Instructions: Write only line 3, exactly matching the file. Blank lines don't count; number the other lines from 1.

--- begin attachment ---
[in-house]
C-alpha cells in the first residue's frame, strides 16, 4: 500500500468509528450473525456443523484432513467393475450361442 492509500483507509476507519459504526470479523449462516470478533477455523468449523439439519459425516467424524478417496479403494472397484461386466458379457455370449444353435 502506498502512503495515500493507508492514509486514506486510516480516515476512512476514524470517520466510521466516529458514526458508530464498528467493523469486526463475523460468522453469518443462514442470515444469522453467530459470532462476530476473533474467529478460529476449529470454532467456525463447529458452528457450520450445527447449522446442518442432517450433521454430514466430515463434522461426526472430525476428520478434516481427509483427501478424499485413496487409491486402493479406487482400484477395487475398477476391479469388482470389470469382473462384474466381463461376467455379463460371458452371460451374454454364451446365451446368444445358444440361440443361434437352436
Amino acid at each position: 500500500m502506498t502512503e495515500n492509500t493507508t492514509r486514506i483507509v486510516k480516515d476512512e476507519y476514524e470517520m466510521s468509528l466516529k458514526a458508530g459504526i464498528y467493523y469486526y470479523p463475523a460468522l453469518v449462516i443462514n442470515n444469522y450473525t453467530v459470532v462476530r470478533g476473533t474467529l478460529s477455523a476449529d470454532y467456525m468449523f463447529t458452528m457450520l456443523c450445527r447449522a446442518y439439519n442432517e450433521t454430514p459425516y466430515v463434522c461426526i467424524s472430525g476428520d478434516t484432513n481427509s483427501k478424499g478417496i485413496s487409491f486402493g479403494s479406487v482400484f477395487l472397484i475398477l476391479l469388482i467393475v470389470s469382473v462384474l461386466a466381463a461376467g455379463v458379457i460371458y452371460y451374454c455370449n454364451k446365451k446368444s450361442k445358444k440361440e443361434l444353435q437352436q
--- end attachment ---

Amino acid at each position: 500500500m502506498t502512503e495515500n492509500t493507508t492514509r486514506i483507509v486510516k480516515d476512512e476507519y476514524e470517520m466510521s468509528l466516529k458514526a458508530g459504526i464498528y467493523y469486526y470479523p463475523a460468522l453469518v449462516i443462514n442470515n444469522y450473525t453467530v459470532v462476530r470478533g476473533t474467529l478460529s477455523a476449529d470454532y467456525m468449523f463447529t458452528m457450520l456443523c450445527r447449522a446442518y439439519n442432517e450433521t454430514p459425516y466430515v463434522c461426526i467424524s472430525g476428520d478434516t484432513n481427509s483427501k478424499g478417496i485413496s487409491f486402493g479403494s479406487v482400484f477395487l472397484i475398477l476391479l469388482i467393475v470389470s469382473v462384474l461386466a466381463a461376467g455379463v458379457i460371458y452371460y451374454c455370449n454364451k446365451k446368444s450361442k445358444k440361440e443361434l444353435q437352436q